The Travelers

American Jihadists in Syria and Iraq

The Report

Hundreds of Americans have been drawn to jihadist organizations fighting in Syria and Iraq. Many were arrested while attempting to make the journey. The 64 individuals identified in this study all reached their destinations. This study, released in February 2018, sheds light on the motivations, methods, and threats posed by these travelers.

"The Travelers: American Jihadists in Syria and Iraq" is the most comprehensive, publicly available assessment of this phenomenon that is currently available. It begins by identifying the trends and dynamics of jihadist travel from the United States to foreign conflicts during the past 30 years. It then provides a statistical breakdown of Americans who traveled to join jihadist groups in Syria and Iraq, categorizes them into three distinct types of travelers (pioneers, networked travelers, and loners), providing case studies for each category to highlight its relevance. Finally, it analyzes the threat from American travelers, including those who have returned to the United States, and provides recommendations for how to address the challenges they pose.

The full study, alongside one-page graphics showcasing its findings and the individual sections of the report, are available below. In addition, the Program released a follow-up report, "The Other Travelers: American Jihadists Beyond Syria and Iraq," in August 2019 examining 36 known cases of Americans who traveled to conflict theaters beyond Syria and Iraq. 


Download the Full Report 

Executive Summary I. Introduction II. Methodology and Statistics

III. Pioneers IV. Networked Travelers V. Loners

VI. Returning American Travelers VII. Addressing the Threat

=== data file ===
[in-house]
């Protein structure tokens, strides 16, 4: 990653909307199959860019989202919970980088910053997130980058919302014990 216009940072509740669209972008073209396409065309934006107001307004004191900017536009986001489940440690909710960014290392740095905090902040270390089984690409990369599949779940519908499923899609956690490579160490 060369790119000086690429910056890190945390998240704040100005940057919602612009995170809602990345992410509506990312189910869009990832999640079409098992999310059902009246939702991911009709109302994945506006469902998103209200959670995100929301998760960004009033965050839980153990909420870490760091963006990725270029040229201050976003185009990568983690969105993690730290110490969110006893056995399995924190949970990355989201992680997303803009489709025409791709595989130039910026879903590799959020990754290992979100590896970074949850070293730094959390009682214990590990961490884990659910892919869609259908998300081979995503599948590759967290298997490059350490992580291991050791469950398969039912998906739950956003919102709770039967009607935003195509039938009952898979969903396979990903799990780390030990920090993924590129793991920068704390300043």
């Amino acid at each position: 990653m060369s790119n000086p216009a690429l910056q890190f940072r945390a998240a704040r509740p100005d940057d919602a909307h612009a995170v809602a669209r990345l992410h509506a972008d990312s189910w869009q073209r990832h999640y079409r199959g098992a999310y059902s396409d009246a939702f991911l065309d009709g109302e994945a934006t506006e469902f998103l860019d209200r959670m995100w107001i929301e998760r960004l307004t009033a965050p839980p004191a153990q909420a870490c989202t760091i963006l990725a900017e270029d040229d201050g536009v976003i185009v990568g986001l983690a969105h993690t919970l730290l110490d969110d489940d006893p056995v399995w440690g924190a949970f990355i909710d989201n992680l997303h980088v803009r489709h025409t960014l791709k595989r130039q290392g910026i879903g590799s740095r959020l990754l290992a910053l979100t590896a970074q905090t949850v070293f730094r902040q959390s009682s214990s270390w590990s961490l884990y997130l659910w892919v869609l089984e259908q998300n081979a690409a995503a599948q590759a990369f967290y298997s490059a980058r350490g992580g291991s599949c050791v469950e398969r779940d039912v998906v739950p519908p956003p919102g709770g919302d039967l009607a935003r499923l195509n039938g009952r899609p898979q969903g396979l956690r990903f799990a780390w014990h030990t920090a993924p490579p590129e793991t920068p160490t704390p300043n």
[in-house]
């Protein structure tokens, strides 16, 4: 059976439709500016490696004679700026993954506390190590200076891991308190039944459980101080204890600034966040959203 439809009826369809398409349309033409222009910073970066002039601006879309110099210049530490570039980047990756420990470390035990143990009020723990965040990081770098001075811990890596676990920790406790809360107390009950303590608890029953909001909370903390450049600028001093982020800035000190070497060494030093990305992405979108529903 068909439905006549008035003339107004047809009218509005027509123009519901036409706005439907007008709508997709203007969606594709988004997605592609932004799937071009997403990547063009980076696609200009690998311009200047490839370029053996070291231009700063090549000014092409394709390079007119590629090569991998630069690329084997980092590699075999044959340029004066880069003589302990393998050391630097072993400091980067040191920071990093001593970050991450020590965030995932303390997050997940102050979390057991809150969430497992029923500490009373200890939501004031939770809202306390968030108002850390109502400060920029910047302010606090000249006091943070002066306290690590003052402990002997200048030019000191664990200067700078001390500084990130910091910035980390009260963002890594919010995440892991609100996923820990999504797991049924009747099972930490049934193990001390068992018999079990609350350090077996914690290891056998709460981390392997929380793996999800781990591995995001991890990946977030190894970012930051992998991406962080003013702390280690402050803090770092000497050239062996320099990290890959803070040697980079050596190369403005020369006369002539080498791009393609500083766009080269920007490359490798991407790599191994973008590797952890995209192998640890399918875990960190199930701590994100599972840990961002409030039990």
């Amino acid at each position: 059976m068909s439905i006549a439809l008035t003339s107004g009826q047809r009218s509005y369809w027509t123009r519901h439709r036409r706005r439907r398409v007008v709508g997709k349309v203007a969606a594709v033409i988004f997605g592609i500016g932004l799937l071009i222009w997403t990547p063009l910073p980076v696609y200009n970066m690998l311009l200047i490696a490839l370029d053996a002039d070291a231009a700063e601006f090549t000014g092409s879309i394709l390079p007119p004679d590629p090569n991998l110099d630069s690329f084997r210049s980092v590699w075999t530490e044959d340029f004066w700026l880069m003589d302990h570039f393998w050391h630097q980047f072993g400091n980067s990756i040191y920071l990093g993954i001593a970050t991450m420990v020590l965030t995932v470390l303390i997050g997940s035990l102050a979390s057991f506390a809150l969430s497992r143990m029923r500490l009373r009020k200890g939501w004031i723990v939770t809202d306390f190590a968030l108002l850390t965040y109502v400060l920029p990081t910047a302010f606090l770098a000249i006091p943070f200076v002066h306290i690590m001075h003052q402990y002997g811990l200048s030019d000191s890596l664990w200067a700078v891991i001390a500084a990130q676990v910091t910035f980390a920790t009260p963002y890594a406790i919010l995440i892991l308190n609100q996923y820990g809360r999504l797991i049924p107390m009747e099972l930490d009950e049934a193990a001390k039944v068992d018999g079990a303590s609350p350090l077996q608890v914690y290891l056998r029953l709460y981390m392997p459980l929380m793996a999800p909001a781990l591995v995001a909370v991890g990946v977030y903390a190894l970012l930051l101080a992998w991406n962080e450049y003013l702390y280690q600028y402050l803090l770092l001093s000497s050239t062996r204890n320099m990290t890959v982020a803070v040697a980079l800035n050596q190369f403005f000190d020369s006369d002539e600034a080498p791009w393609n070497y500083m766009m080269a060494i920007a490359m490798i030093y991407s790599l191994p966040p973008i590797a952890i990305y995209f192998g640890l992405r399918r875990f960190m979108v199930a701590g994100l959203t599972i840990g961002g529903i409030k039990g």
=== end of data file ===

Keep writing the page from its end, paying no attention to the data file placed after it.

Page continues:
The Travelers: A Statistical Profile

The Travelers


 The Program on Extremism has identified 79 Americans who traveled to Syria and/or Iraq since 2011 and affiliated with jihadist groups active in those countries. 

  • The average age at the time of travel was around 27 years of age.
  • 81% of the dataset are men.
  • At least 70% were U.S. citizens or legal permanent residents prior to departure.
  • Travelers came from 20 different states; the states
    with the highest rates of travelers are Minnesota,
    Virginia, and Ohio.
  •  Upon arrival in Syria, 75% affiliated with the Islamic
    State (IS), while the remainder affiliated with
    other jihadist groups.
  • 24 travelers (31%) are believed to have died in Syria. 20 (25%) were apprehended in the U.S. or overseas, 5 (5%) returned to the U.S. without facing
  • 31 travelers (42%) are at large, or their
    status and whereabouts are publicly unavailable.
  • 18 travelers (19%) returned to the U.S. The majority
    (72%) of returned travelers were arrested and charged.
*1 traveler returned to the United States but did not face public charges, then went back to Syria and conducted a suicide bombing operation.

Categories of American Jihadist Travelers

3 Categories of American Travelers



Based on the underlying factors behind their travel, how they made their journeys, and which roles they took, Americans who traveled to join jihadist groups in Syria and Iraq can be classified into three analytical categories: pioneers, networked travelers, and loners.

Sections of the report highlight the relevance of each category for understanding American jihadist travel, using case studies of several travelers and groups of travelers. Also of note are travelers who have returned to the United States after joining jihadist groups in Syria and Iraq. Each of these sections is available below.

Full Infographic


Networked Travelers


Returning Travelers